Snoring is a condition that occurs when a person breathes loudly or noisily during sleep. Occasionally snoring is not any problem because virtually every person snores during sleep. It only becomes a problem when a person snores regularly or habitually. A habitual snorer constitutes serious distraction to a bed partner. Sleeping in different rooms has become a solution to such a problem. Even at that, some people snores so loudly that they distract another person in a room closer to theirs. There are a number of factors that can result in snoring. Here are some of the causes of sleeping.

Causes of snoring

Generally, one snores when the free flow of air via the passage at the mouth’s and nose’s back is obstructed making the passage of air to be turbulent. This situation causes the tissue to vibrate resulting to some sound. This sound generated from the vibration can be loud and noisy and this is what is referred to as snoring. Here are some factors that cause the blockage of the air passage.

 

  • Nasal congestion: your breathing or the passage of air can be obstructed when you have allergies that result in nasal congestion. Nasal congestion resulting from deviated septum can also lead to snoring.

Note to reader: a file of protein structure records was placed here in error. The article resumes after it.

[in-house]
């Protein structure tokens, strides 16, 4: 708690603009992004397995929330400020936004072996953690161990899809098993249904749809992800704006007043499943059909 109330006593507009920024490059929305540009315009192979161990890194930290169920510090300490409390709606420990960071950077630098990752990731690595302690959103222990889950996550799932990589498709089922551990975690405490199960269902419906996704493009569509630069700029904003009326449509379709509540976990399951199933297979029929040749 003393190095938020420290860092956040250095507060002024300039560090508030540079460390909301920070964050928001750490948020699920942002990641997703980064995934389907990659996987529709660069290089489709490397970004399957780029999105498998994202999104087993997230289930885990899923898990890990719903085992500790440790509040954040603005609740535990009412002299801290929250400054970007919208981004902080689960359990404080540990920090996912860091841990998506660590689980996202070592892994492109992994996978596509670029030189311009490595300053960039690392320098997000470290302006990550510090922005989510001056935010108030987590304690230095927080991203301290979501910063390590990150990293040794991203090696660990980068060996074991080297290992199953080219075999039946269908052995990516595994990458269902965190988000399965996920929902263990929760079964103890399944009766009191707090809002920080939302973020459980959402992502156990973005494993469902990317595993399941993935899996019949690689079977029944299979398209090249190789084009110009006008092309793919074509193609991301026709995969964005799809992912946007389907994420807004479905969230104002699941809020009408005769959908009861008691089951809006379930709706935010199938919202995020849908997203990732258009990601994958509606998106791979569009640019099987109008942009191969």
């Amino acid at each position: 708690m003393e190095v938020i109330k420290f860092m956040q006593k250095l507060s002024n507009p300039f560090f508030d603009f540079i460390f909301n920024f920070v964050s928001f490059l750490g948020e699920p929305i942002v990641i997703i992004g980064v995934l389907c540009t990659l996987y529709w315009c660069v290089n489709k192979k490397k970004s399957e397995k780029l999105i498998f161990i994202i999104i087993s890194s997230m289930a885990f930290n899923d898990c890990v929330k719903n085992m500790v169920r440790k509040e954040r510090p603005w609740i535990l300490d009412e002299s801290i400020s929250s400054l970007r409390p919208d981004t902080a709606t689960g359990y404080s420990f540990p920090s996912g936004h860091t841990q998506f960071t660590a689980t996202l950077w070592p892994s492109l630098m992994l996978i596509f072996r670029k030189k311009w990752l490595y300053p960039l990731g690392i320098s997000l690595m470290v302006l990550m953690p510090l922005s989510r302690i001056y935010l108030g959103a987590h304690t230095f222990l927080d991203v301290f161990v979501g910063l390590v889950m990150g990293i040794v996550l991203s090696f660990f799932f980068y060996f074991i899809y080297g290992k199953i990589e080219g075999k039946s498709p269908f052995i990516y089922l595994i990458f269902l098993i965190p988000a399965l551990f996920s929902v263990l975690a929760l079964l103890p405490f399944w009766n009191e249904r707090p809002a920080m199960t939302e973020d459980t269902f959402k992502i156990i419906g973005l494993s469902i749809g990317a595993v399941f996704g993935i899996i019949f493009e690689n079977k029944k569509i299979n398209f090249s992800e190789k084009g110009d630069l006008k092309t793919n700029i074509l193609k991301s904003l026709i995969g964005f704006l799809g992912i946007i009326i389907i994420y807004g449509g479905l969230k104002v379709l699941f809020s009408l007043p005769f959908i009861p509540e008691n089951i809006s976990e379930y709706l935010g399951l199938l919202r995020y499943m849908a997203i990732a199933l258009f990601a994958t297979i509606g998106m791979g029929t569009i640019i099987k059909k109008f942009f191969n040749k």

• Gaining too much weight: being overweight or obese is another factor that can cause snoring. If your neck and throat region is gaining too much mass, it is more likely that you will snore because gaining too much weight around this region leads to obstruction of free flow of air because it narrows the airway.
  • Alcohol consumption: people who drink alcoholic beverages at night are more likely to snore when they sleep. When you take alcoholic beverage, your muscles will be more relaxed and this may lead to the obstruction of air passage causing you to snore. There are other factors that may cause the muscle of your throat to become relaxed causing them to collapse and fall back to the air channel. Certain sleeping pills and alcohol consumption as it has been mentioned above can cause such condition.

Symptoms of snoring

There are some symptoms associated with snoring which can be experienced either by snorer or by the bed partner or any person whose sleep is distracted by the snoring. Here are some of the symptoms of snoring:

  • daytime sleepiness
  • restless sleep
  • sore throat
  • high blood pressure
  • relationship problems
  • trouble concentration
  • gasping or choking during sleep
  • irregular heartbeat
  • Health risk associated with snoring

Habitual snorers are liable to the following health risk:

  • long interruption of breathing
  • light sleeping
  • poor night rest or sleep causing you to become week during the day
  • chronic headaches
  • daytime tiredness or sleepiness
  • low oxygen levels in the blood
  • strain on the heart

It has been shown through a number of studies that snoring with sleep apnea increases the risk of heart attack, stroke and high blood pressure. There are indications from some studies that snorers who do not suffer from sleep apnea are also liable to premature death and stroke.